A couple of days ago I wrote Why Assuming Is Synonymous With Listening and it’s been on my mind ever since. I think about conversation a lot, mainly because it’s something I’m not naturally good at, something I want to make a conscious effort to improve.
As a topic I feel somewhat polarised by it.
On one hand I’m totally fascinated at how we’ve evolved so many natural communication methods; body language, eye contact, and other small intricacies that our brains just pick up on. That shit’s cool.
On the other hand I’ve got some aggressive opinions on just how bad we’ve become at it. And while I’d like to think that these opinions are well-formed, highly thought out, and based on nothing more than unbiased experience, everyone likes to think that about their own opinions. So maybe I’m wrong.
But the vast majority of my opinions are based on conversations and discussions I have with others. Deep meaningful talks that go to new levels of detail that end up changing how I see things and give me viewpoints I’d not had before. But the unfortunate truth is that it’s rare that I have those good conversations with people.
Instead “conversations” usually end up defaulting back to the same token topics time after time:
“So, hows work going?”
“Did you hear so and so got a new car?”
“Terrible stuff we’re hearing on the news, eh?”
“Can you believe he did X? Uncalled for.”
I’d class this all as “small talk” – just shite to fill the silence between two people doing nothing more than killing time. There’s no real conversation going on here. Neither party is getting any real value from it and, possibly worst of all, neither party is really thinking about the words coming out of their mouth.
I am aware though that small talk has a use – it can play a big part of getting to know someone new and figuring out how to approach those bigger and more difficult topics. Some people aren’t comfortable going right from hello to something as complex as abortion of pregnancies showing signs of fetal abnormalities.
But that’s not what I’ve got a problem with – one of the reasons I’m so intrigued by a good conversation is because it can be about something as simple as the weather, the news, or how work is going.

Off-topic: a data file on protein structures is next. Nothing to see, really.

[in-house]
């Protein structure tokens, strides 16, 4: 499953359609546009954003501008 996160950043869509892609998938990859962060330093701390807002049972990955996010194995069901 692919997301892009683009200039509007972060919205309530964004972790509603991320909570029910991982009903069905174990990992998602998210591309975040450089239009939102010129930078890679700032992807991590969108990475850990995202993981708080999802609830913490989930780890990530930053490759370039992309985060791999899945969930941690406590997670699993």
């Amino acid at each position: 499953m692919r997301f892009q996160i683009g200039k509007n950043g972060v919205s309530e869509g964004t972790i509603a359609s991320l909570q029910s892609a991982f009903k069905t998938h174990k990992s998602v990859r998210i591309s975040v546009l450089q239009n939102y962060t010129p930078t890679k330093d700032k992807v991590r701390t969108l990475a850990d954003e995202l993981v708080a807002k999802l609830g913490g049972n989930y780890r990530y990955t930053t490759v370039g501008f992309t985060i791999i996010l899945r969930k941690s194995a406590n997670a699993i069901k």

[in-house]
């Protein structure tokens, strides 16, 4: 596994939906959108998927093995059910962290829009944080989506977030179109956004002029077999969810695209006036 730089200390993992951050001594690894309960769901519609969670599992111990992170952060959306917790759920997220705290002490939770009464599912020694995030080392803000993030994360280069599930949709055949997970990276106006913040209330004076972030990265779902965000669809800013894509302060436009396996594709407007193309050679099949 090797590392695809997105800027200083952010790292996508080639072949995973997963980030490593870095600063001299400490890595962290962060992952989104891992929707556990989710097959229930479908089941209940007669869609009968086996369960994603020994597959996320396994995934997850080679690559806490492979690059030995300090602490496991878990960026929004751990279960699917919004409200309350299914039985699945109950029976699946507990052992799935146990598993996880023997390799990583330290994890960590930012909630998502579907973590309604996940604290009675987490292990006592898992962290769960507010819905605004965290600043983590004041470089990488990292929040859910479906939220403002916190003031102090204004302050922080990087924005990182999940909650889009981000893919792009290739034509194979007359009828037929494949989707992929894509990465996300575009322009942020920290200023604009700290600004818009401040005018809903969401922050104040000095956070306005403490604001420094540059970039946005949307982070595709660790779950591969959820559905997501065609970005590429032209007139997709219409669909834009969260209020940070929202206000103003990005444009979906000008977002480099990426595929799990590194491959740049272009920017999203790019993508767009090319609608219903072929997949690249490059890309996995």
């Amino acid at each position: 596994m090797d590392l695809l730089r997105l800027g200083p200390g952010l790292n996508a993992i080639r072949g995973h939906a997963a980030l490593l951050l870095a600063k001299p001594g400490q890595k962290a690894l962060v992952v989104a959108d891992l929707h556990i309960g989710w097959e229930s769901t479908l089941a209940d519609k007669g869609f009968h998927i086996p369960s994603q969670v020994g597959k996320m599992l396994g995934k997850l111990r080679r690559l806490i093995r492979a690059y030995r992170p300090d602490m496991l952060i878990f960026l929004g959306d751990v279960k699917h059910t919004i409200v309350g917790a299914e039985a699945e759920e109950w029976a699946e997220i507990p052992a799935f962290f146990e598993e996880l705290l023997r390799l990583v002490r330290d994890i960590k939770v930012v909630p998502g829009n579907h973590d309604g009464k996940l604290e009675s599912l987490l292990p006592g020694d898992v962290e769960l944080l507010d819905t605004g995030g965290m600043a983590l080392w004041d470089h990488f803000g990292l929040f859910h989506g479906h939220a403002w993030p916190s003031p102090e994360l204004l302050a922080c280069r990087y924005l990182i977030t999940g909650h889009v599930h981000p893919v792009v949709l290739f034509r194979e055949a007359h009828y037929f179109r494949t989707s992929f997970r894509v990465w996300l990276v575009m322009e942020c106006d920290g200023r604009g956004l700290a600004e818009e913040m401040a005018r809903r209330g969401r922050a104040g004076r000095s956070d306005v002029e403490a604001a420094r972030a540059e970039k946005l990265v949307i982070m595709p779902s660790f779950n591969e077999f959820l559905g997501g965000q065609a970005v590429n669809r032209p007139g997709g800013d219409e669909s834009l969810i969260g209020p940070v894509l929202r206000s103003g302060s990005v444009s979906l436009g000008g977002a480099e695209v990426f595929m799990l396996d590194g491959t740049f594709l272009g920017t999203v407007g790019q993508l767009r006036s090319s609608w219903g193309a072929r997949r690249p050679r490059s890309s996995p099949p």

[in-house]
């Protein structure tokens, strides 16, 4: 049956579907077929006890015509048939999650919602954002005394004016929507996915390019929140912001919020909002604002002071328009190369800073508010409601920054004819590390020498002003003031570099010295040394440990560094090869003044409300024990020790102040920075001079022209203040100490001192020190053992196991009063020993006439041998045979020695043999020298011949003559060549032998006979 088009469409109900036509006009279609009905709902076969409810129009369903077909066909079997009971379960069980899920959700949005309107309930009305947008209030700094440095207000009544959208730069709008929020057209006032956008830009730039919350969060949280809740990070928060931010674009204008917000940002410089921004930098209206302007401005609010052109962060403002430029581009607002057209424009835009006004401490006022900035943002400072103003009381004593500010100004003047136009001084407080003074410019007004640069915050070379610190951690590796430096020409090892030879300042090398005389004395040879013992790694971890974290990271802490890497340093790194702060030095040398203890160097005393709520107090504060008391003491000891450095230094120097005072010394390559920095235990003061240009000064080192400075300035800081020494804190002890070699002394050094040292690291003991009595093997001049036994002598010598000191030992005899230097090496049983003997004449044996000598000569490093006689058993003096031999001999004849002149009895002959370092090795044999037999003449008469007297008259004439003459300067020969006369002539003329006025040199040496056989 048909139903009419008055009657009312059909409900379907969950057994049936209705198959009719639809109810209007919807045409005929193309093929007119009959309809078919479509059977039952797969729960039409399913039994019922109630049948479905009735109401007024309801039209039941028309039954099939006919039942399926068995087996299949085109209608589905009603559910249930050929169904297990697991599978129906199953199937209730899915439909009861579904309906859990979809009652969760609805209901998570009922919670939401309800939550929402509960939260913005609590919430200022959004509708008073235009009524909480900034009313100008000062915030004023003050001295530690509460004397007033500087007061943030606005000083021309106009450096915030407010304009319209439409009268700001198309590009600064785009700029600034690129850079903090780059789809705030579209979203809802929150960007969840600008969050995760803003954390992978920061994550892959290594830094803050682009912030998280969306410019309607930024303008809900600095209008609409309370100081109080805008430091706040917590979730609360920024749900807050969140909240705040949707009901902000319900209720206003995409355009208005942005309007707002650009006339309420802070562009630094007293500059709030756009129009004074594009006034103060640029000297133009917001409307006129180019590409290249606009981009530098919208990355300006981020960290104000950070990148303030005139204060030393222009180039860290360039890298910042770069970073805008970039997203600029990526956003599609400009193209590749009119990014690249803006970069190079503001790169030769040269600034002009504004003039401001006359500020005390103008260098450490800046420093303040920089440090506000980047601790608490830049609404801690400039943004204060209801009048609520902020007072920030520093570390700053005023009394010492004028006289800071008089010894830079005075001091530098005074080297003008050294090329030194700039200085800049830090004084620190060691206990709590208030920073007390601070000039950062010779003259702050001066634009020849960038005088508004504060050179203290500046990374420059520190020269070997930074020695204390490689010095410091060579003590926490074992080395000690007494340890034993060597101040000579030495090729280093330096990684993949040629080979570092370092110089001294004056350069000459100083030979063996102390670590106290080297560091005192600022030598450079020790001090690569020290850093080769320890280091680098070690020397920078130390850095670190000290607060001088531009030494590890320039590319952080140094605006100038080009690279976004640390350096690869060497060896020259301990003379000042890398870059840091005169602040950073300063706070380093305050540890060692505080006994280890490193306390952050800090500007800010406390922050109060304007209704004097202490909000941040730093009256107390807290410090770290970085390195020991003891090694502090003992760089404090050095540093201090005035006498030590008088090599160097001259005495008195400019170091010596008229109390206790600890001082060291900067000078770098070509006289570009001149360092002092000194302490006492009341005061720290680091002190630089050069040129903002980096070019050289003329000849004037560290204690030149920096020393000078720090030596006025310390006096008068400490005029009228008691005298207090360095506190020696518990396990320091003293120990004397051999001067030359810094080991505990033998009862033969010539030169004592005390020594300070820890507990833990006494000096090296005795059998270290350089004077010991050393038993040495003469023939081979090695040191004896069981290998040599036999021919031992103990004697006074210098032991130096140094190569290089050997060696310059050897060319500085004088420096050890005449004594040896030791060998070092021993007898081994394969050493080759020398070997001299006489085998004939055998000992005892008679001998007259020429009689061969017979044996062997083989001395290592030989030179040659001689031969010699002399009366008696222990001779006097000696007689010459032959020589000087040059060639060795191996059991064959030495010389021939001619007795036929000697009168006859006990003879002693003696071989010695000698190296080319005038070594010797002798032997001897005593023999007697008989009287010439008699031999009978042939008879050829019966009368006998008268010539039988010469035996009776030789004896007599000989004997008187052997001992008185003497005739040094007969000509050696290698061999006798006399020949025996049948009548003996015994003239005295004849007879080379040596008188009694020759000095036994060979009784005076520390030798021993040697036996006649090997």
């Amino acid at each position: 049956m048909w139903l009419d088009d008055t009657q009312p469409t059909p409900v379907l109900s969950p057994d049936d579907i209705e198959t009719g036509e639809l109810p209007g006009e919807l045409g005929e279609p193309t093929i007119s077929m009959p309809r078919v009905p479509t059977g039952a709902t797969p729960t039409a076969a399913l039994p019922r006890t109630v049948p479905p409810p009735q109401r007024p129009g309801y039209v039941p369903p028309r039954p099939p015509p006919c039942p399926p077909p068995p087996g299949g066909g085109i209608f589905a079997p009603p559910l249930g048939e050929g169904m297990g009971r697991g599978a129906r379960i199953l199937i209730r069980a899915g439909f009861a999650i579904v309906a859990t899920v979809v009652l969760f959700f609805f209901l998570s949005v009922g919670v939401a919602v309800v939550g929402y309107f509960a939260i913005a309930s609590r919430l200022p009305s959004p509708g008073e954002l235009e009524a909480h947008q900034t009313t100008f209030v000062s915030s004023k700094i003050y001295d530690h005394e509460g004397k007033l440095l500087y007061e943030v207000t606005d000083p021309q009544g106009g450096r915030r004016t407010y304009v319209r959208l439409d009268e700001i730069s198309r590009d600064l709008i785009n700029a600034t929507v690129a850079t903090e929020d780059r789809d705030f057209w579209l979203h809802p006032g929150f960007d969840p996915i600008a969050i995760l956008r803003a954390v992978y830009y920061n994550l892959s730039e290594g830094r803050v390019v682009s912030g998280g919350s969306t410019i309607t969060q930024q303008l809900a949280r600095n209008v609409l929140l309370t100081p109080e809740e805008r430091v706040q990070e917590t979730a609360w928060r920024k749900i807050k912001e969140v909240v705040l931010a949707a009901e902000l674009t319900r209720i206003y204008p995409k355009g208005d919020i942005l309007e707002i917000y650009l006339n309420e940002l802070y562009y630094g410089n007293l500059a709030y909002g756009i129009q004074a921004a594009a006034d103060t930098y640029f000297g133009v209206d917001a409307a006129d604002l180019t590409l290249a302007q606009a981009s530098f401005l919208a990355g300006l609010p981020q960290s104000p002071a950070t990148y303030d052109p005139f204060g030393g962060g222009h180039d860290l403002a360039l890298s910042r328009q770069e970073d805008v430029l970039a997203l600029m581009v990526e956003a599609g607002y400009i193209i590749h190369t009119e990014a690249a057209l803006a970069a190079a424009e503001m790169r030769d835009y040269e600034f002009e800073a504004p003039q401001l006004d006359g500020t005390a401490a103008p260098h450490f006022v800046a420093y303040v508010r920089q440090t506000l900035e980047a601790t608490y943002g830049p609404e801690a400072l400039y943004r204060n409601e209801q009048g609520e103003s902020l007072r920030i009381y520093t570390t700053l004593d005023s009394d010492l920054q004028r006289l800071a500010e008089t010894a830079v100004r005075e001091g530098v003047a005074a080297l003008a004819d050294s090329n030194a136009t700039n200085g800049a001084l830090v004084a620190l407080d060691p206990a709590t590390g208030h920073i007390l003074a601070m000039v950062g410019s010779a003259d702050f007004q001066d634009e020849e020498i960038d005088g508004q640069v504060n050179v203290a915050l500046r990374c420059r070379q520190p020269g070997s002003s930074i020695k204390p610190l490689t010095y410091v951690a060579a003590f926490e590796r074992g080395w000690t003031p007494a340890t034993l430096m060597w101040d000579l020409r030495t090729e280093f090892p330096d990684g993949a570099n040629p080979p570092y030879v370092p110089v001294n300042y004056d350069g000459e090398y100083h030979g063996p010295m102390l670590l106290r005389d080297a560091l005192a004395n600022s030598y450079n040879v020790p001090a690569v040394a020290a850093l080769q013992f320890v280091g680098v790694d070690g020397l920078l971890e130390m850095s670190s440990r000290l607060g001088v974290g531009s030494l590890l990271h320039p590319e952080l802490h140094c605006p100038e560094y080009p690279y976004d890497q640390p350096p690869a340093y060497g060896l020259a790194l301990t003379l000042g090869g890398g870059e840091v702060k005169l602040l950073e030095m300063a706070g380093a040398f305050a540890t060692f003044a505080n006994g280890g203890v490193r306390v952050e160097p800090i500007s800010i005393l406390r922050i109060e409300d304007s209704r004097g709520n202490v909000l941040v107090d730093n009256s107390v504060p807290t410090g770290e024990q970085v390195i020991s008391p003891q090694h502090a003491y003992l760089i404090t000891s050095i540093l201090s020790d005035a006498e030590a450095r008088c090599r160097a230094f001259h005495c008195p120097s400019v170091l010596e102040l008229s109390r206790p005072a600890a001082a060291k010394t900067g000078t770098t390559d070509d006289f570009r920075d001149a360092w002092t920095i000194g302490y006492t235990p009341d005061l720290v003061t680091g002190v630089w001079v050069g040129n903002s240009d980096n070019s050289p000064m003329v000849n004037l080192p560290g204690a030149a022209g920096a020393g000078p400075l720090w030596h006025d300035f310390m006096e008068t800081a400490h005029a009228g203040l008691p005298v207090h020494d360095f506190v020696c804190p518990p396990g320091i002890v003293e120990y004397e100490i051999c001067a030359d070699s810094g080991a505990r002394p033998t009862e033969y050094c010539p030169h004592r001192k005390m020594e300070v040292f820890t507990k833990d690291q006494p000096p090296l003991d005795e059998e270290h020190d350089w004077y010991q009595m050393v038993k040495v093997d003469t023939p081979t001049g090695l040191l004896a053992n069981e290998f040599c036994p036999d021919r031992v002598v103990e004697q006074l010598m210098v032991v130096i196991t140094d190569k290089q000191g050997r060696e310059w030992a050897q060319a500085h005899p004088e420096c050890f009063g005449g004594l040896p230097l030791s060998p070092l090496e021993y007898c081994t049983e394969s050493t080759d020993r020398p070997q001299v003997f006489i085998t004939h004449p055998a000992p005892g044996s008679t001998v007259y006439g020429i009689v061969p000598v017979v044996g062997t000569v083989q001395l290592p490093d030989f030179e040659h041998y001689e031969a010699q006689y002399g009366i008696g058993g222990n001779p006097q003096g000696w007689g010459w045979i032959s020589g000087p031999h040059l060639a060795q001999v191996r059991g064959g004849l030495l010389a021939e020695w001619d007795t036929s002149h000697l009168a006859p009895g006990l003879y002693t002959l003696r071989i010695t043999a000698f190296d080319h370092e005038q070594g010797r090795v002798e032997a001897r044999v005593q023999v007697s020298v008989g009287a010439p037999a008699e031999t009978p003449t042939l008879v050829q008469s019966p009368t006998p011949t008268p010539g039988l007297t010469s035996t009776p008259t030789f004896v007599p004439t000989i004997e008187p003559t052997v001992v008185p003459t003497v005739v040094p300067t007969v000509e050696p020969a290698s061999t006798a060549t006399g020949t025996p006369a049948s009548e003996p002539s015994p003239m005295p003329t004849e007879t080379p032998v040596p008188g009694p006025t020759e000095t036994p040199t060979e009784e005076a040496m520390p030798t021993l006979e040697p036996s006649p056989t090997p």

The thing I do have a problem with though it’s that 99% of the time we’re just running on autopilot. We’re not really present when talking to others and our responses are just automatic phrases that we’ve gotten into the habit of saying. There’s no original thought being added, no honesty behind it, no real emotional connection to the words coming out of our mouths.
I know many of you will struggle to agree with that, but just think for a second about how many times you’ve pulled out your phone when having a conversation with someone else. Taking out your phone, unless looking up a specific fact that came up in the conversation, is a clear sign that you’re not really invested.
And don’t give me that bull shit that you can multitask. We both know that you’d not start browsing Reddit or playing a game during a phone interview, an important conversation in which you try and sell yourself as best as possible. Why? Because you can’t focus on the conversation well enough to do a good job at it if you’re laughing at something on /r/funny. And while I used to be the worst at it (and am still worse than I’d like), I’m not delusional enough to tell myself that it’s ok.
I’m not ashamed to admit that I’ve been called out a huge number of times over the last year for being in my own little world and not adding to a conversation. I’m not ashamed because the conversation just sucked and I genuinely find my own thoughts and the environment around me more entertaining than hearing the same meaningless back and forth over and over again. A back and forth that is nothing but automatic responses.
And it’s not like I don’t try, either. I understand that I’m 100% guilty of these issues too, so every time I see it happening I do everything within my power to steer a conversation towards something which will form a meaningful conversation with the other person. I really do try. But if it’s a group that isn’t willing to meet me half way, I can’t help but zone out and start having those conversations with myself. I just can’t stay focused on the same old drivel I’ve heard ten times already today.
All that said, when those conversations do take off, well those are the best I’ve ever had. They are conversations that have changed how I see the world, how I think of my relationship with the other person and the actions I take on a day-to-day basis. These are the conversations that I have with the people I call my friends, the people who I’ll make all the time in the world for.
Right now, I’m far from proud of this post because after well over 3 hours of trying to get my point across, I still don’t feel like I’ve done it effectively. I still don’t feel that I’ve really communicated anything, which is hilariously ironic.
It just feels very much like a negative dump with little findings or actions that you can take from it.
And while it has helped lift a weight off my chest that I never even realised I was carrying, I always try to make these posts as informative, inspiring, or entertaining as possible and I really don’t feel that this ticks any of those boxes.
But I think the topic of conversation is one that is being glossed over far too lightly. One that has people not only running off assumptions, but also letting autopilot take control of far too often.
And until we start addressing those issues, not only are we’re going to end up just feeling more and more alone in the world, but I’m just going to get more and more pissed off. And we can’t be having that, can we?
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